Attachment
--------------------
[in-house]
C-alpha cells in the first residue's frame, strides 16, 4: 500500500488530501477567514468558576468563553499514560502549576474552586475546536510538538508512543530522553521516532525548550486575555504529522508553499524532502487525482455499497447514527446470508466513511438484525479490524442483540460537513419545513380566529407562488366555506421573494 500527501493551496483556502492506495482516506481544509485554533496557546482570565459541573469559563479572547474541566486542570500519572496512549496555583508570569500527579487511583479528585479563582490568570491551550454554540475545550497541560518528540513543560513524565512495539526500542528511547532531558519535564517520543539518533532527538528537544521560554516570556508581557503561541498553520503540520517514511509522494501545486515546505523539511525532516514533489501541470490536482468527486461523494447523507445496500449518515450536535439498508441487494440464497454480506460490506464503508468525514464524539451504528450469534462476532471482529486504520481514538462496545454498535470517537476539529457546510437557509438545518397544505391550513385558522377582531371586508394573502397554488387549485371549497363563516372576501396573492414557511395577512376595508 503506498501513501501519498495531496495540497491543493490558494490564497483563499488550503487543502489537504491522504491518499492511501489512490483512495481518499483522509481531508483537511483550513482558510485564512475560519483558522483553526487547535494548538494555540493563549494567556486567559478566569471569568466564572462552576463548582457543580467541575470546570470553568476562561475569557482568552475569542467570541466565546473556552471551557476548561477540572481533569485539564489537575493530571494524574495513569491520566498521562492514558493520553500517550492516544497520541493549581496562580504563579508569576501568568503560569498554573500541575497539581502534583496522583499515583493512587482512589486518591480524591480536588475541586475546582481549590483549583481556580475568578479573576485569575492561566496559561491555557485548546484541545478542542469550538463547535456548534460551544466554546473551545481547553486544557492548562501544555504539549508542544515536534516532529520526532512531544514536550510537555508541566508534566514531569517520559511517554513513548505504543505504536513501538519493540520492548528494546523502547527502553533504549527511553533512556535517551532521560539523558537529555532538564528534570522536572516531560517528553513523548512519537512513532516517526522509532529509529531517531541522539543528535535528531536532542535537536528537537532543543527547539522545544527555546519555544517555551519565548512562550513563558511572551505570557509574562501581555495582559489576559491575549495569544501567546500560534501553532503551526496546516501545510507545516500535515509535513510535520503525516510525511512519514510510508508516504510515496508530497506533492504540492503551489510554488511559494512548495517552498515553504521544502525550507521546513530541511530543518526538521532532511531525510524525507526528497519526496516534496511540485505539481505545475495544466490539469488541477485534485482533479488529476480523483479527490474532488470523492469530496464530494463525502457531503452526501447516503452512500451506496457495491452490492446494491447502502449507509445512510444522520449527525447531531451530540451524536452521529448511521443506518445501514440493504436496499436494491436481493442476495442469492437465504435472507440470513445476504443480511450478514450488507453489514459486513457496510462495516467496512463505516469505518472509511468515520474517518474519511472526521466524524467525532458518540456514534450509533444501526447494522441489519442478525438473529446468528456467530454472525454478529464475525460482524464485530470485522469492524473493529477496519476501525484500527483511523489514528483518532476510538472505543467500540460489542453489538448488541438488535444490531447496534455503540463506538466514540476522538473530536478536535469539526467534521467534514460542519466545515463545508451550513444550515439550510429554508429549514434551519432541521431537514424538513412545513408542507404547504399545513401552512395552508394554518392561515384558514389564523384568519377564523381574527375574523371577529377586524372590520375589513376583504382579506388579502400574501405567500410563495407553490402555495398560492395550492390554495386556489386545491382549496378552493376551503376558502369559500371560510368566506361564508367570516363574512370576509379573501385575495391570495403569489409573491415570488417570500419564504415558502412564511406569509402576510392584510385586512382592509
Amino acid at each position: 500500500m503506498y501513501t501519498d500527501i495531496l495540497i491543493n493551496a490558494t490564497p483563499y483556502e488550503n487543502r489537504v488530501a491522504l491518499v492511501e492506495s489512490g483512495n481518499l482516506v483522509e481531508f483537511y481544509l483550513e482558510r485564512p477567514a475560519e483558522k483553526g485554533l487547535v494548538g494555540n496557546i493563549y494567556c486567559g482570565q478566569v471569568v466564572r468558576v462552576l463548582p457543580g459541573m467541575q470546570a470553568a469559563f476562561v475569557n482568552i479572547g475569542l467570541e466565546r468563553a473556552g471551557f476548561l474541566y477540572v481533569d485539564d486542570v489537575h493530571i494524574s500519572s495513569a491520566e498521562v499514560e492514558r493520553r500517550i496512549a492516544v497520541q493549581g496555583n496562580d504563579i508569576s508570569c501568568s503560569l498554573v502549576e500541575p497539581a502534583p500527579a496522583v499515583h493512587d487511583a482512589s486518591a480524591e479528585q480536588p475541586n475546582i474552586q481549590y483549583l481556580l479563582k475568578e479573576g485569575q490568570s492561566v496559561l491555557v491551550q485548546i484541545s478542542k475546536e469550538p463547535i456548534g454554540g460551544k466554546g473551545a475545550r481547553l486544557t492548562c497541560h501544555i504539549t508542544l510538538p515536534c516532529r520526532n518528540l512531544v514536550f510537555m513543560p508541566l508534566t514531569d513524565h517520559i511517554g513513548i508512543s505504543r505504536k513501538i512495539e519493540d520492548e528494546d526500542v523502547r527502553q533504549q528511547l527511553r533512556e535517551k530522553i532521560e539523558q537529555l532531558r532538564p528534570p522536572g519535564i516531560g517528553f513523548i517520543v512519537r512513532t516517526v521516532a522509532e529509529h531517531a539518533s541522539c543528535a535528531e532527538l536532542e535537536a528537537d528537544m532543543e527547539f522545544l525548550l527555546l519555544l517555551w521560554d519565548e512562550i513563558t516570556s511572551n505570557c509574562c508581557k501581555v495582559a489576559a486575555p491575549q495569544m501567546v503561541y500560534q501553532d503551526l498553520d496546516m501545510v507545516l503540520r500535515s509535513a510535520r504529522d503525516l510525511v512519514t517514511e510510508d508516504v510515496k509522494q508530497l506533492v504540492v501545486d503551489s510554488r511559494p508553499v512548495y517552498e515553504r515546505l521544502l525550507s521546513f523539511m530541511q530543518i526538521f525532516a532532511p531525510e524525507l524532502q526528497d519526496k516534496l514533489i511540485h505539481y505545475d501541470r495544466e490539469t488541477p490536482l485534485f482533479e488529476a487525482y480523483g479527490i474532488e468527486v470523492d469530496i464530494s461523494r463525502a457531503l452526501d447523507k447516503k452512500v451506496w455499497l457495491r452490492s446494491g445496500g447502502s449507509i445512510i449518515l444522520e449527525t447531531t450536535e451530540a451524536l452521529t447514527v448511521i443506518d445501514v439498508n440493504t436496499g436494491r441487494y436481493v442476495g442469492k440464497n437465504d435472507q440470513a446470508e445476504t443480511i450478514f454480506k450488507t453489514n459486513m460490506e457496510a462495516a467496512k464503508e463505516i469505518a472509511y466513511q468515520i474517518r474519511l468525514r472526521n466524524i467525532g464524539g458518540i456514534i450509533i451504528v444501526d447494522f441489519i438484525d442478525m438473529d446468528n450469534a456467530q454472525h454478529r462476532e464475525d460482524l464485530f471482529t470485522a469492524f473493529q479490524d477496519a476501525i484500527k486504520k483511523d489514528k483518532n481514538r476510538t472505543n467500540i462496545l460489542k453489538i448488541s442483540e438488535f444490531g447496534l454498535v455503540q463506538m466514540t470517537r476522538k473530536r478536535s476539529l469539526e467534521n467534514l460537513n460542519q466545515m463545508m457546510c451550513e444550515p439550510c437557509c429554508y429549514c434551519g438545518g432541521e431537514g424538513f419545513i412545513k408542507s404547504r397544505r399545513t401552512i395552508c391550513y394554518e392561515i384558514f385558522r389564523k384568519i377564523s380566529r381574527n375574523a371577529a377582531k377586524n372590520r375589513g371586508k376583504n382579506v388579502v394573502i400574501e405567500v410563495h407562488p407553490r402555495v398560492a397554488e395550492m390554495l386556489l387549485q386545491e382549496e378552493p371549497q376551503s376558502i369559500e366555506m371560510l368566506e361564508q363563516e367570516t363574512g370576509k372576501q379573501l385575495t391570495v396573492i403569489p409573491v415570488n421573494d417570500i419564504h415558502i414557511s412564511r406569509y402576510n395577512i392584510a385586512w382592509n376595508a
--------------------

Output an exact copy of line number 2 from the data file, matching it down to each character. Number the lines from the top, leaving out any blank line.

C-alpha cells in the first residue's frame, strides 16, 4: 500500500488530501477567514468558576468563553499514560502549576474552586475546536510538538508512543530522553521516532525548550486575555504529522508553499524532502487525482455499497447514527446470508466513511438484525479490524442483540460537513419545513380566529407562488366555506421573494 500527501493551496483556502492506495482516506481544509485554533496557546482570565459541573469559563479572547474541566486542570500519572496512549496555583508570569500527579487511583479528585479563582490568570491551550454554540475545550497541560518528540513543560513524565512495539526500542528511547532531558519535564517520543539518533532527538528537544521560554516570556508581557503561541498553520503540520517514511509522494501545486515546505523539511525532516514533489501541470490536482468527486461523494447523507445496500449518515450536535439498508441487494440464497454480506460490506464503508468525514464524539451504528450469534462476532471482529486504520481514538462496545454498535470517537476539529457546510437557509438545518397544505391550513385558522377582531371586508394573502397554488387549485371549497363563516372576501396573492414557511395577512376595508 503506498501513501501519498495531496495540497491543493490558494490564497483563499488550503487543502489537504491522504491518499492511501489512490483512495481518499483522509481531508483537511483550513482558510485564512475560519483558522483553526487547535494548538494555540493563549494567556486567559478566569471569568466564572462552576463548582457543580467541575470546570470553568476562561475569557482568552475569542467570541466565546473556552471551557476548561477540572481533569485539564489537575493530571494524574495513569491520566498521562492514558493520553500517550492516544497520541493549581496562580504563579508569576501568568503560569498554573500541575497539581502534583496522583499515583493512587482512589486518591480524591480536588475541586475546582481549590483549583481556580475568578479573576485569575492561566496559561491555557485548546484541545478542542469550538463547535456548534460551544466554546473551545481547553486544557492548562501544555504539549508542544515536534516532529520526532512531544514536550510537555508541566508534566514531569517520559511517554513513548505504543505504536513501538519493540520492548528494546523502547527502553533504549527511553533512556535517551532521560539523558537529555532538564528534570522536572516531560517528553513523548512519537512513532516517526522509532529509529531517531541522539543528535535528531536532542535537536528537537532543543527547539522545544527555546519555544517555551519565548512562550513563558511572551505570557509574562501581555495582559489576559491575549495569544501567546500560534501553532503551526496546516501545510507545516500535515509535513510535520503525516510525511512519514510510508508516504510515496508530497506533492504540492503551489510554488511559494512548495517552498515553504521544502525550507521546513530541511530543518526538521532532511531525510524525507526528497519526496516534496511540485505539481505545475495544466490539469488541477485534485482533479488529476480523483479527490474532488470523492469530496464530494463525502457531503452526501447516503452512500451506496457495491452490492446494491447502502449507509445512510444522520449527525447531531451530540451524536452521529448511521443506518445501514440493504436496499436494491436481493442476495442469492437465504435472507440470513445476504443480511450478514450488507453489514459486513457496510462495516467496512463505516469505518472509511468515520474517518474519511472526521466524524467525532458518540456514534450509533444501526447494522441489519442478525438473529446468528456467530454472525454478529464475525460482524464485530470485522469492524473493529477496519476501525484500527483511523489514528483518532476510538472505543467500540460489542453489538448488541438488535444490531447496534455503540463506538466514540476522538473530536478536535469539526467534521467534514460542519466545515463545508451550513444550515439550510429554508429549514434551519432541521431537514424538513412545513408542507404547504399545513401552512395552508394554518392561515384558514389564523384568519377564523381574527375574523371577529377586524372590520375589513376583504382579506388579502400574501405567500410563495407553490402555495398560492395550492390554495386556489386545491382549496378552493376551503376558502369559500371560510368566506361564508367570516363574512370576509379573501385575495391570495403569489409573491415570488417570500419564504415558502412564511406569509402576510392584510385586512382592509